• jalfrezi spices/powder
  • half a cup of oil
  • rice
  • peppers and onions
  • yogurt
  • tomato puree
  •  Chicken or cheese

What to do | dyspraxic chicken jalfrezi

To make it easier to read, I will bullet point all the dyspraxic action it will take to make this delicious dyspraxic chicken jalfrazi.

  • Slice chicken and remove all fat (be patient and take plenty of time) * top tip – use sharp clean scissors
  • add the chicken to a bowl of water to clean
  • marinate the chicken in spices and yoghurt
  • Cook the chicken in a pan with half a cup of sunflower oil on medium high heat
  • prepare the rice to boil
  • Take the chicken and add the puree and add more spice if needed
  • chop and add the veg (be patient and take plenty of time) 
  • Leave the pan on a low heat for around 20 minutes.

As always, there is no need to stick to the recipe for dyspraxic chicken jalfrezi add and remove as you see fit. Leave to cook on low heat with the key to knowing it is cooked it when the chunks of onion have separated and are soft.

Dyspraxic sous chef

I got off lightly today with the cooking, I did some slicing, which involved all its usual issues. But, I did learn how to make a dyspraxic chicken jalfrezi, which I am sure I will be eating again very soon.

Too hungry to take a picture

I got that excited about eating, I forgot to take a picture. I know it seems to be the trend to picture food and not one I love, but this is a cooking blog.  A true dyspraxic moment. Here is a picture of an empty pan. Dyspraxic Chicken jalfrezi empty pan | the dyspraxic chef

It was delicious, though, so a big thank you to Imran for accommodating the dyspraxic chef.

Yours and Hungry,

the dyspraxic chef.

Please follow and like the dyspraxic chef:

5 Top tips to get children with dyspraxia in the kitchen

For parents of children with dyspraxia deciding what to cook for them can be a challenge. And getting them to do the cooking, an even bigger one. Due to poor fine motor skills, children with dyspraxia might struggle in the kitchen. However, with practice, like most things, children with dyspraxia can getter better in the kitchen.

Here are the dyspraxic’s chefs top tips to get dyspraxic kid’s into the kitchen.

1.Get children with dyspraxia involved right from the off!

Let your dyspraxic child pick what they want to cook. Encourage them to start simple to build confidence and before long, they might be presenting you with a three-course menu. It might be easier for you to pick the menu at first. If your dyspraxic chef gets too excited you might end up with them picking something tricky. At first, try to keep it simple but exciting for your dyspraxic chef. Making a pizza is a fun and simple dish if you use a supermarket base.

2. Make a ‘special’ trip to the supermarket for children with dyspraxia

A trip to the supermarket can be a real challenge for adults and children living with dyspraxia.

If practical, make a list with only the ingredients for what you are trying to get your dyspraxic child to cook. Then make a special trip to the supermarket to get what you need from the list. This will take away the stress and boredom aspect normally associated with shopping by dyspraxics.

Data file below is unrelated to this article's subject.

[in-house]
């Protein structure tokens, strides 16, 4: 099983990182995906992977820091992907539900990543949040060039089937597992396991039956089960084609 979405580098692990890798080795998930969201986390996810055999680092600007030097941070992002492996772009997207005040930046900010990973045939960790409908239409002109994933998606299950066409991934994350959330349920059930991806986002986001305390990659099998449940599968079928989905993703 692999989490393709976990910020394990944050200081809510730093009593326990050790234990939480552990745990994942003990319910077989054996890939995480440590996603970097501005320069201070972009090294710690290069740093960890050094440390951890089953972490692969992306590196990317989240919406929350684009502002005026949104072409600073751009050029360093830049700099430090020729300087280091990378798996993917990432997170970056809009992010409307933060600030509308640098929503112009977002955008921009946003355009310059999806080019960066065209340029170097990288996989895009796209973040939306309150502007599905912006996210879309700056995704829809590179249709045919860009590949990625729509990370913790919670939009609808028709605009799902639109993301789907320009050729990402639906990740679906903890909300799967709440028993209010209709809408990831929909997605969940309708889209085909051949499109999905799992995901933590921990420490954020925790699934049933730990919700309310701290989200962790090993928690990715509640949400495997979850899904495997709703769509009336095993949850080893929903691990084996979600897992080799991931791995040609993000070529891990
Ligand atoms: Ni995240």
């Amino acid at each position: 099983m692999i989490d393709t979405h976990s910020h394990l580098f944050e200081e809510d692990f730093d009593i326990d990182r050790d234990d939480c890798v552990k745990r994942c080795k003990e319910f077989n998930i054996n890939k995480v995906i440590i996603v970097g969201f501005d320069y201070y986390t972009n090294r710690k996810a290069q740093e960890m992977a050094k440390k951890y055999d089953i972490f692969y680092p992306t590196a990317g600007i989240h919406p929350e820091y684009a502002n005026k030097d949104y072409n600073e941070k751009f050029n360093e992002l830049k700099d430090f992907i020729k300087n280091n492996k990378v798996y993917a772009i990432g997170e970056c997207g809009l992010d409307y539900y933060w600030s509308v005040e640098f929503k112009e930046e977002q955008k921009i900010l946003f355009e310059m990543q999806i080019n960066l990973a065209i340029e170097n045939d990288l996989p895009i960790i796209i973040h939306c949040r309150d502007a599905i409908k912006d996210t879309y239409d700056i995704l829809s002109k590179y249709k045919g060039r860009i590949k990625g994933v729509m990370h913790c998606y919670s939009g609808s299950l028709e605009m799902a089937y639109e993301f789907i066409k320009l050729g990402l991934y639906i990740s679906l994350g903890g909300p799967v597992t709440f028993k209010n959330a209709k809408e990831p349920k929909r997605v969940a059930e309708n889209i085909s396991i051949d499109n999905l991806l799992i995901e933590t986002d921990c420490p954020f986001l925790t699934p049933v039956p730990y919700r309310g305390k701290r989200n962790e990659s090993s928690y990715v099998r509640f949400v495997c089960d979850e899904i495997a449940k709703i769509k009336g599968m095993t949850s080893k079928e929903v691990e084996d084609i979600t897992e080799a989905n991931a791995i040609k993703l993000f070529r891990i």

The Simpsons season 2 bart simpson lisa simpson episode 20 | Children with dyspraxia

As you shop, explain to them how you will cook the ingredients together and why you have chosen them. If they know why something is being bought, they are more likely to stay engaged.

3. Prepare the kitchen

Make a dedicated space for your dyspraxic chef. If the counter they use is clear and clean, they will engage when having to do the basic preparation. They might be some peeling and chopping to be done so make sure there is a clear space for that to be done in. Your dyspraxic chef will have to take their time with the preparation but it is good practice for the fine motor skills.

Children with dyspraxia might struggle with fine motor skills | the dyspraxic chef

4.Make it rewarding

If you dyspraxic chef in waiting is not excited by the prospect of cooking, offer a reward in exchange for some kitchen time. Before long cooking or baking will become the reward itself.

5.Encourage your children with dyspraxia

Use positive language throughout the cooking process. The slightest bit of negativity could have your dyspraxic chef back on the sofa demanding a frozen pizza. It can be frustrating for those around dyspraxics in the kitchen so please try to be patient with your dyspraxic chef and not take over the dish. Even if things are moving along slowly.

If you have managed to follow all these tips and you have your dyspraxic child in the kitchen then you have scored top points.

*And bonus points if you can get them to do the washing up afterwards.

The Simpsons bart simpson episode 17 season 20 kitchen

Yours and Hungry,

The dyspraxic chef

 

Please follow and like the dyspraxic chef:

Dyspraxic Jacket Spud with cheese and beans

Dyspraxic Jacket Spud

Dyspraxic cooking presents the dyspraxic chef with two big problems and they are 1. finding the motivation to cook (hunger is not enough) 2. finding practical things to cook. (My imagination can run wild.)

The motivation for this one was home sickness more than anything. Although living away from home, you miss friends and family but I think its the food I pine for the most.

On the menu | Dyspraxic cooking